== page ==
Vincent Vernuccio

Talk about chutzpah. In what only can be described as pure stubborn selfishness, a United Auto Workers (UAW) local in Indiana voted this week to close a General Motors (GM) parts supplier employing 650 workers. The closure is a harsh blow for a state with 10.2-percent unemployment and a unionized auto industry that has been in free fall for decades -- UAW membership has fallen from 1.5 million in 1979 to only 300,000 in 2009.

Motors Liquidation Co., which was created to sell surplus GM property during the automaker’s bankruptcy, owns the facility. Without a buyer, the plant will be forced to close in October 2011. JD Norman Industries, of Addison, Ill., planned to purchase the Indianapolis Metal Center and have it continue producing fenders, hoods and other metal parts for GM. Norman also planned to bring in new orders from other automakers.

Indiana Gov. Mitch Daniels and other local elected officials have been scrambling to save the plant. Blair West, representative for Indiana Secretary of Commerce Mitch Roob, pointed out in the Detroit News , “It does not just keep open that plant for the current workers, but keeps it open for future workers.”

Norman agreed to save the supplier from closure under the condition that UAW workers bring their pay closer to the industry average. The result would be a 50-percent pay reduction. That would amount to $15.50 an hour down from $29 for unskilled workers, and $24 an hour, down from $33 for skilled trade workers Employees who continued working at the plant and agreed to the reduced salary would retain GM seniority and receive a cash bonus up to $35,000. Employees who did not want to accept the pay cut would be free to transfer to other GM plants for up to two years.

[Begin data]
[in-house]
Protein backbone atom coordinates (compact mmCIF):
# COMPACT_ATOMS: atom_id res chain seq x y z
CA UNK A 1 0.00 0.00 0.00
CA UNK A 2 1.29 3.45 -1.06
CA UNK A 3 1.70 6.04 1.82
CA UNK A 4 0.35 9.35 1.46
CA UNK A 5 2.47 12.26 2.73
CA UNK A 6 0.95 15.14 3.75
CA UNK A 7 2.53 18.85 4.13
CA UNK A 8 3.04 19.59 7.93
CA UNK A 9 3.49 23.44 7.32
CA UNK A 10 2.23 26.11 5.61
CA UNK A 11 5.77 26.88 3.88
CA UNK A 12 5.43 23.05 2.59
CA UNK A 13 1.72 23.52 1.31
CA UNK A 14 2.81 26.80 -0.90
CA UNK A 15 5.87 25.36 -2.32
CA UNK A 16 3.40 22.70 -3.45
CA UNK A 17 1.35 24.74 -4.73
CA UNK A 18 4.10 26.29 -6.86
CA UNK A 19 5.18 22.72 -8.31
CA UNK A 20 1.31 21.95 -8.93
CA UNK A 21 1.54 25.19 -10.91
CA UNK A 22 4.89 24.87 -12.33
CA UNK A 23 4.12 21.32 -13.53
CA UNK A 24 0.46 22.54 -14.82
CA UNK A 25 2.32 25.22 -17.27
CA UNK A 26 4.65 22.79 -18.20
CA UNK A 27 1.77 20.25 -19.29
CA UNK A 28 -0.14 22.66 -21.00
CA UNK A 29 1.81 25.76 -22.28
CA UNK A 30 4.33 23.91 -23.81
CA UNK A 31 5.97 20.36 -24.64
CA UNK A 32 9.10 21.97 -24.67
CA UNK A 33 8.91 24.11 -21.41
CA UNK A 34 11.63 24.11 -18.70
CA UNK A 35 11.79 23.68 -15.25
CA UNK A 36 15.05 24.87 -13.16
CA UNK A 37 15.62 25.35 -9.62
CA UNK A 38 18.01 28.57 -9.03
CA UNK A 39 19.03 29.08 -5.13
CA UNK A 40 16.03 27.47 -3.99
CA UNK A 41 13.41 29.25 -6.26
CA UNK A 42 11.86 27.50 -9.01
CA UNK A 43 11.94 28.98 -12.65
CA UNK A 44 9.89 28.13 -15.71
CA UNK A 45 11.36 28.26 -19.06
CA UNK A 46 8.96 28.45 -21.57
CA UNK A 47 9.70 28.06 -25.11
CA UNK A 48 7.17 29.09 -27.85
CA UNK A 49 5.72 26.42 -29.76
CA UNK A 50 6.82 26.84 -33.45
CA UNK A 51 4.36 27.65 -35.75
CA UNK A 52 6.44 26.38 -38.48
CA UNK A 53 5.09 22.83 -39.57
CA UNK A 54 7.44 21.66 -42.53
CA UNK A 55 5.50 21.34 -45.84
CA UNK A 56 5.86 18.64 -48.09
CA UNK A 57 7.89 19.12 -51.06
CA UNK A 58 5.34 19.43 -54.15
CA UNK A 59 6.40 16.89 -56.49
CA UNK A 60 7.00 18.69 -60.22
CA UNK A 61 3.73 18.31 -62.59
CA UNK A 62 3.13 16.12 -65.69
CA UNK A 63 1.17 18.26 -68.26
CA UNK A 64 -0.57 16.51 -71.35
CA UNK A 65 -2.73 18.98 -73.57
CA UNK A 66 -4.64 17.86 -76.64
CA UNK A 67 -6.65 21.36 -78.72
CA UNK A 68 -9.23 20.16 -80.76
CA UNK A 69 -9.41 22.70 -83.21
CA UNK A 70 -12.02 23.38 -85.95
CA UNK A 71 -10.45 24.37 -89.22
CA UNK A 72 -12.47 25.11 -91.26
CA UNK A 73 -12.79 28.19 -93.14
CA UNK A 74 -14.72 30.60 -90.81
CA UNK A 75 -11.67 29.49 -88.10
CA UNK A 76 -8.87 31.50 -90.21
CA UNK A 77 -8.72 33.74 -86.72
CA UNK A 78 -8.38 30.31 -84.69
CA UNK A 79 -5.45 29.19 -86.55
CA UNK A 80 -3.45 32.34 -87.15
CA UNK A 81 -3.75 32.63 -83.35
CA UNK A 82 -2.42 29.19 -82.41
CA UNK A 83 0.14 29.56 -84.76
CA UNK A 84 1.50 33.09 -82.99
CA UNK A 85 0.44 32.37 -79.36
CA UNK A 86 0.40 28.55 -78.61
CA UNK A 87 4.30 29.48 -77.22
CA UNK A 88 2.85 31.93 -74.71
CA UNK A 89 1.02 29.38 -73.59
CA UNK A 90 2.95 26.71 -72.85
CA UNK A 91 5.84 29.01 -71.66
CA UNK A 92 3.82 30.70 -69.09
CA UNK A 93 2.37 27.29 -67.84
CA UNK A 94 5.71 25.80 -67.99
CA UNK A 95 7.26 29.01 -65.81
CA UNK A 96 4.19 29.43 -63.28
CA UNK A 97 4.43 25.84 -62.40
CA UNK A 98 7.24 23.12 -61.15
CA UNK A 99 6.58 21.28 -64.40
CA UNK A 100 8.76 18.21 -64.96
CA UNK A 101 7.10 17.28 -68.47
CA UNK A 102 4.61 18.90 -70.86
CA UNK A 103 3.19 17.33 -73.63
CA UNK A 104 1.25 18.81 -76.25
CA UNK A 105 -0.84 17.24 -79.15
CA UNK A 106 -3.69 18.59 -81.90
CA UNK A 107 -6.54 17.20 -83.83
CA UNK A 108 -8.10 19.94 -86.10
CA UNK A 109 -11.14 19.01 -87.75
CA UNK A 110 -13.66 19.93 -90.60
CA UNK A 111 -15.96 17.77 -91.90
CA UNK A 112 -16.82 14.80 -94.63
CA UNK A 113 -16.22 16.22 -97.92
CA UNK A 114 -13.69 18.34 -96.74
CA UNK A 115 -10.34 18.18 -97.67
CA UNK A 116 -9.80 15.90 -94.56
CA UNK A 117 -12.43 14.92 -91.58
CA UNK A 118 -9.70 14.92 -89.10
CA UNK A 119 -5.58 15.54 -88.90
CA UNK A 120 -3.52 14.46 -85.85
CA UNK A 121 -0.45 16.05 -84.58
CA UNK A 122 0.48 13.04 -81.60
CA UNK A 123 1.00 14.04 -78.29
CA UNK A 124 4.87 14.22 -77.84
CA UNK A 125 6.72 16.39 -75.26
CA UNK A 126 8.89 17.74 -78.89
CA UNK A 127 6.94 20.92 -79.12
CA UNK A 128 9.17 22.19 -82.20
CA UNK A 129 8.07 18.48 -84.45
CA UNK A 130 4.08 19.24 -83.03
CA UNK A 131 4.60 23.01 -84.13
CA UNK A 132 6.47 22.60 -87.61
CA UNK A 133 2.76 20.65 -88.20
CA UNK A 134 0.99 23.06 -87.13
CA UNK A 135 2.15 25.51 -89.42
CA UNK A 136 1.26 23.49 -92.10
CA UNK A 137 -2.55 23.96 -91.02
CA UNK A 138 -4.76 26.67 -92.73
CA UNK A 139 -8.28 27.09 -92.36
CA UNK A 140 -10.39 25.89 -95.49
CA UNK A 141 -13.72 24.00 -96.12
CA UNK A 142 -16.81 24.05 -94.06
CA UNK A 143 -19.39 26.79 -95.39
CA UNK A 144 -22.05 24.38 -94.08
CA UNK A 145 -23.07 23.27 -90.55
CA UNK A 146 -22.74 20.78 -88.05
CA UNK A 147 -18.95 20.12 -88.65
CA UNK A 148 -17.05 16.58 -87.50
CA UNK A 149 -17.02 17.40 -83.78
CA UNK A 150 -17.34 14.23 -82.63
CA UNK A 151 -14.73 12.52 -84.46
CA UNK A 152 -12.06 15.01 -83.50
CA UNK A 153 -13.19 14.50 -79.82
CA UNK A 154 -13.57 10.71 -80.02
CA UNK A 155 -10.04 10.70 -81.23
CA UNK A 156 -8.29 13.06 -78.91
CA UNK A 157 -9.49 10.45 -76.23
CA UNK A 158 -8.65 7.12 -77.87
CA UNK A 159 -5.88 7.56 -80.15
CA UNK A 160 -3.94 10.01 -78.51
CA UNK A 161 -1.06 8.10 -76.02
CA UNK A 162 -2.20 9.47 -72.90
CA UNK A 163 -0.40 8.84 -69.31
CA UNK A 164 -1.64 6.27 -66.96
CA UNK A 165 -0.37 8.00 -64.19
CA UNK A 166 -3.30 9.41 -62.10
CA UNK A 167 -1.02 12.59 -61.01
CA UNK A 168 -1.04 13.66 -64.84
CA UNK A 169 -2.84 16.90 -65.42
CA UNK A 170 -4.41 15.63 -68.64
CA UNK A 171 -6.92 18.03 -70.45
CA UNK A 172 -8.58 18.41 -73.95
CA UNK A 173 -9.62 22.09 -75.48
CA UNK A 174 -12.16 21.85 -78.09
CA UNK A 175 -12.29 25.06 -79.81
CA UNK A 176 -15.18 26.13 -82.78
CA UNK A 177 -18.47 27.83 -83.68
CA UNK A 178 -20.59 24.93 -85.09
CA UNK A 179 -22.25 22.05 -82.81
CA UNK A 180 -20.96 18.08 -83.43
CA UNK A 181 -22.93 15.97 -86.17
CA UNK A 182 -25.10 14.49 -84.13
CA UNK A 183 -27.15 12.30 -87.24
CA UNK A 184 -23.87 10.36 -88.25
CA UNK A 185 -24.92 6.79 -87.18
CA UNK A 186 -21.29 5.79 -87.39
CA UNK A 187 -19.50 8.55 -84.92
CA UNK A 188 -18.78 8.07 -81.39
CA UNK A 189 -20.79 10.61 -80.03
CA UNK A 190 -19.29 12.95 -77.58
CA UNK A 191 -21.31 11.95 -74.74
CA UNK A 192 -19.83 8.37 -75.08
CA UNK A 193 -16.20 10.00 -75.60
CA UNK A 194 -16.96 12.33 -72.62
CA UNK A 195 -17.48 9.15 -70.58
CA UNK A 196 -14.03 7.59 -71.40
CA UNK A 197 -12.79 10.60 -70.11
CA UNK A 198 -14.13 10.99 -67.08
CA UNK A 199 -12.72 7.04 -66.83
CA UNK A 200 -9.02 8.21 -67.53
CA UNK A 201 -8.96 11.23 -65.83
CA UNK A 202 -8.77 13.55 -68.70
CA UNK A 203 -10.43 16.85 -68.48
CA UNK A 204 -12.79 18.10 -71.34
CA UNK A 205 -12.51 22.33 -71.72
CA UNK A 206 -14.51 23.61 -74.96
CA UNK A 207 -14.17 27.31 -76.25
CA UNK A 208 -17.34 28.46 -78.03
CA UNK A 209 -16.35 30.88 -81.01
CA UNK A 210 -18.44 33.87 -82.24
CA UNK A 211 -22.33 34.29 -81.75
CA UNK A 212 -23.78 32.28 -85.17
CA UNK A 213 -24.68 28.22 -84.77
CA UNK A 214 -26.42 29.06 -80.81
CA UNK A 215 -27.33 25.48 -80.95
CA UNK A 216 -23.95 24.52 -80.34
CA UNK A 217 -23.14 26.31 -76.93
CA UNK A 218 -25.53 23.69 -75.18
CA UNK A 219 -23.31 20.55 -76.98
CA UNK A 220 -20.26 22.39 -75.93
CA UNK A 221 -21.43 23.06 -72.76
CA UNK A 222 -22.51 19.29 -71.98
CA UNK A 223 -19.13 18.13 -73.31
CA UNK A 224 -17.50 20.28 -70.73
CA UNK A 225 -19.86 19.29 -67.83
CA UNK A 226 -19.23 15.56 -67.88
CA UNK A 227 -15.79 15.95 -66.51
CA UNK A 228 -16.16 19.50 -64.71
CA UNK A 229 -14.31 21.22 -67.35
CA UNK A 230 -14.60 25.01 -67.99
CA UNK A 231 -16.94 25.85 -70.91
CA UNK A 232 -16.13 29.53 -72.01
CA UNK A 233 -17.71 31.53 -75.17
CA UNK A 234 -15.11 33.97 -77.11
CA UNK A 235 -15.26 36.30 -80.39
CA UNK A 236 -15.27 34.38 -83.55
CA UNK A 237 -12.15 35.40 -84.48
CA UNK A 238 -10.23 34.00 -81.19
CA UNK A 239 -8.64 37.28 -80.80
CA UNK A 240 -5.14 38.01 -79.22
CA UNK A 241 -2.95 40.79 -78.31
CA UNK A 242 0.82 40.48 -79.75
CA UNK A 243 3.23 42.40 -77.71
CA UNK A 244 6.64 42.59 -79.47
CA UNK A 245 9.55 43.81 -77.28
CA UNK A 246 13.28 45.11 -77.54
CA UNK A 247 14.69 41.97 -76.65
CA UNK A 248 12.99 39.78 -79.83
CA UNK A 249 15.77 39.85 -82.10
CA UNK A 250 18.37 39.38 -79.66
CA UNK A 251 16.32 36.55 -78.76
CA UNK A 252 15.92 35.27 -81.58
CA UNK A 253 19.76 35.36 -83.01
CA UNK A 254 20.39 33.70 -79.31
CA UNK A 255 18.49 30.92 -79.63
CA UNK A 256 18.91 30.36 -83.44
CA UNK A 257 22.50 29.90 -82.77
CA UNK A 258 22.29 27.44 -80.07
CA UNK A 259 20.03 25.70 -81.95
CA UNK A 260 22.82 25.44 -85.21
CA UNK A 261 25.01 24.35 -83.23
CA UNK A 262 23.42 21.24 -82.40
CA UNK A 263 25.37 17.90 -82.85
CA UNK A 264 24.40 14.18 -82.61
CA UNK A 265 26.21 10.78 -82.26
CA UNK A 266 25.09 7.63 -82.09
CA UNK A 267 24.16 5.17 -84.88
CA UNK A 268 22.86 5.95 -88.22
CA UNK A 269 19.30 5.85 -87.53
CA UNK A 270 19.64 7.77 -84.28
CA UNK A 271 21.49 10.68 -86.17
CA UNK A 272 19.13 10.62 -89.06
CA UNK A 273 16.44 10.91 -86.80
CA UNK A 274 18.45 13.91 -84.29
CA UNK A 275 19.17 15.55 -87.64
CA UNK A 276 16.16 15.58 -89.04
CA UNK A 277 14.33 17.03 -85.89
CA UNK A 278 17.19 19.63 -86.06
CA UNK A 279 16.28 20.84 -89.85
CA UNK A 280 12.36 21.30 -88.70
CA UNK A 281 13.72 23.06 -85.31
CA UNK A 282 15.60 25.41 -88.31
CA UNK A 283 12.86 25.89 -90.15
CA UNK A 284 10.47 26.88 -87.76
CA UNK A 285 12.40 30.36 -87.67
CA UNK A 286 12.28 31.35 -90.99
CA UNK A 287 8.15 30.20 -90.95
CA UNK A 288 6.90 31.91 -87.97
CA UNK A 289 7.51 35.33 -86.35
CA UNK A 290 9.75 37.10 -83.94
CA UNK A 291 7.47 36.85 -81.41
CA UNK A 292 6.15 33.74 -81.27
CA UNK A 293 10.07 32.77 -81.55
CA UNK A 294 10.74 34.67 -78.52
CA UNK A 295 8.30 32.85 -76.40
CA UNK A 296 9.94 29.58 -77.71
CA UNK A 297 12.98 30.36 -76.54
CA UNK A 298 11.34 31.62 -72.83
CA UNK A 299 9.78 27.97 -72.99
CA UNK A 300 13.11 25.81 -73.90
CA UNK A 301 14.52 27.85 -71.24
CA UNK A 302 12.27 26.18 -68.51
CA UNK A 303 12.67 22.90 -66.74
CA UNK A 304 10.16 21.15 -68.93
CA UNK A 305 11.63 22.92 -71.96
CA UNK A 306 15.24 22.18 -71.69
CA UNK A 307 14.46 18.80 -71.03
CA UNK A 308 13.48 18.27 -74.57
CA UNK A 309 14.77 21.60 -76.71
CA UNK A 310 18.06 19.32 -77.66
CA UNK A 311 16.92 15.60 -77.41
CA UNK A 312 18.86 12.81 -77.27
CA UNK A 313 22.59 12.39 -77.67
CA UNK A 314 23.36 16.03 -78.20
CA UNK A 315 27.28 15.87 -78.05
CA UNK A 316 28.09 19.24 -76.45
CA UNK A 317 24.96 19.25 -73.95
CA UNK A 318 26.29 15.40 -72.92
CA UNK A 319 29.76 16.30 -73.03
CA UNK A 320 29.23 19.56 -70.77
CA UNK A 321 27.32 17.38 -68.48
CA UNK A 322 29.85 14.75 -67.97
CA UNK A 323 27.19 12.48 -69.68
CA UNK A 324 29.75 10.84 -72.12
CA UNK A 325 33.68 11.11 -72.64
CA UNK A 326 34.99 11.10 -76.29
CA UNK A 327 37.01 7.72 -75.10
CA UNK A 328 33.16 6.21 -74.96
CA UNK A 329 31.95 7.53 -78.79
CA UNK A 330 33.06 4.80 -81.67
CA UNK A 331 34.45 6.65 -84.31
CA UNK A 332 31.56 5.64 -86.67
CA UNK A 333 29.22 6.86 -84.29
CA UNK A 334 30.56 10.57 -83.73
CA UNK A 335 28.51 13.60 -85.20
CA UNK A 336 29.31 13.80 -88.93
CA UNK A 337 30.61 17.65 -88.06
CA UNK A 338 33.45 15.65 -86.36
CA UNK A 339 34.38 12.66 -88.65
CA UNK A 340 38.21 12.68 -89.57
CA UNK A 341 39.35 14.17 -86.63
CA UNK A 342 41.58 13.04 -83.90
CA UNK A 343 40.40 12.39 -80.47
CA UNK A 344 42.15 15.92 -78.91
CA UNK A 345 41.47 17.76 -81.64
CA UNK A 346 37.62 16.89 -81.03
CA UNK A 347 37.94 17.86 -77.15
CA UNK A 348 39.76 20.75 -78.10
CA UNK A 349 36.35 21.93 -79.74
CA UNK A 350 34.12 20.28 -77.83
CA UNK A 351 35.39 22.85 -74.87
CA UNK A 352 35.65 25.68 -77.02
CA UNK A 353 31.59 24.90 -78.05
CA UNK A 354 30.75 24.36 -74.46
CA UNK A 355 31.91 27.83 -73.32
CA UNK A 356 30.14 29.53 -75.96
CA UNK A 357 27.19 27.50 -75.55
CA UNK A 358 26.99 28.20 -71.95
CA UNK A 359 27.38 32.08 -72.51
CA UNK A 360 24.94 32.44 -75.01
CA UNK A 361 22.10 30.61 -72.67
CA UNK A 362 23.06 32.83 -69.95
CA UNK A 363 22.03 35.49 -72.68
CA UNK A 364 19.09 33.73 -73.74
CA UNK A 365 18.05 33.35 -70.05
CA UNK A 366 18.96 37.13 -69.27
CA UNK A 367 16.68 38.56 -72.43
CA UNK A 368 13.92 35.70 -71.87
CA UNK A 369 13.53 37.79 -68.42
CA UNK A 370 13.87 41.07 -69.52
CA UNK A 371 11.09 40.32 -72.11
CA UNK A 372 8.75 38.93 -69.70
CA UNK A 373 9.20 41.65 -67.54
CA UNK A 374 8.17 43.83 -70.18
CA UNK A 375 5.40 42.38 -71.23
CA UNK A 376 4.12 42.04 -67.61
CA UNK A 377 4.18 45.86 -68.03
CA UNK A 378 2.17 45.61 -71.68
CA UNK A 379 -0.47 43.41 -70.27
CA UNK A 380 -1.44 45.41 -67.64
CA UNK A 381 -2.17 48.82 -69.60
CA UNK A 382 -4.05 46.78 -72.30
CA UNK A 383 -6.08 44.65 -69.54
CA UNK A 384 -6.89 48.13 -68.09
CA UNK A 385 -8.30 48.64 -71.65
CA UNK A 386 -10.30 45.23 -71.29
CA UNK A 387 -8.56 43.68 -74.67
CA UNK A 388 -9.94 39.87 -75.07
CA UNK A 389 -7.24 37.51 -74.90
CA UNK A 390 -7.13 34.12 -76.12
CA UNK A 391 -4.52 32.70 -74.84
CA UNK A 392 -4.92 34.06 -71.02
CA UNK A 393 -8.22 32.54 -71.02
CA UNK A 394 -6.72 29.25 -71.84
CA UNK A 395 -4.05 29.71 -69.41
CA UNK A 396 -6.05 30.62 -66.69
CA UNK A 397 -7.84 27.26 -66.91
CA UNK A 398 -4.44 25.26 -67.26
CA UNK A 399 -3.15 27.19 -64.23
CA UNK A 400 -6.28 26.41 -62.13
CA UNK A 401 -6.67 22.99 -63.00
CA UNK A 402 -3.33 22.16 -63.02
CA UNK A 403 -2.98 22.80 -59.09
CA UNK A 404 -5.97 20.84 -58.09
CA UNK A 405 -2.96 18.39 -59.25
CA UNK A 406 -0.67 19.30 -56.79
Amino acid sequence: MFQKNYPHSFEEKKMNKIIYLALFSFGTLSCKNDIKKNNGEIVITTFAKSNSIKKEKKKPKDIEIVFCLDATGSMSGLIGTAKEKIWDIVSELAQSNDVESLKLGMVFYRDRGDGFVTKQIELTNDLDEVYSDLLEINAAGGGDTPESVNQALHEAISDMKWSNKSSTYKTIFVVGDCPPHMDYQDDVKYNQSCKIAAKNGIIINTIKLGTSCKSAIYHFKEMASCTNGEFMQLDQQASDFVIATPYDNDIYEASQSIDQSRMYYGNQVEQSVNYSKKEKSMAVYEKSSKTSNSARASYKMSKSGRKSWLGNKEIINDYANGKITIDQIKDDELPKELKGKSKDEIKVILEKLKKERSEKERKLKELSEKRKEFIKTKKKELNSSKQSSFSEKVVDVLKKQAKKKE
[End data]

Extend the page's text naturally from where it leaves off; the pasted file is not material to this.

Yet rather than agreeing to a pay cut and receive a cash bonus or transferring to other plants, union members of UAW Local 23 balked. On Monday they voted 457 to 96 against the giving into concessions, which will likely result in the shuttering of the factory. Chicago reported Norman announced after the vote, “We are withdrawing from pursuing the plant any further.”

After the vote, Secretary Roob reprimanded the workers reminding them of the $50 billion in taxpayer dollars GM received last year. “We're exasperated by this …. The taxpayers of this country bailed out General Motors and their workers. Now, those workers here turned their backs on future generations of people who might have had their jobs in Indiana,” he was quoted in Forbes.

Vincent Vernuccio

F. Vincent Vernuccio is Labor Policy Counsel at the Competitive Enterprise Institute.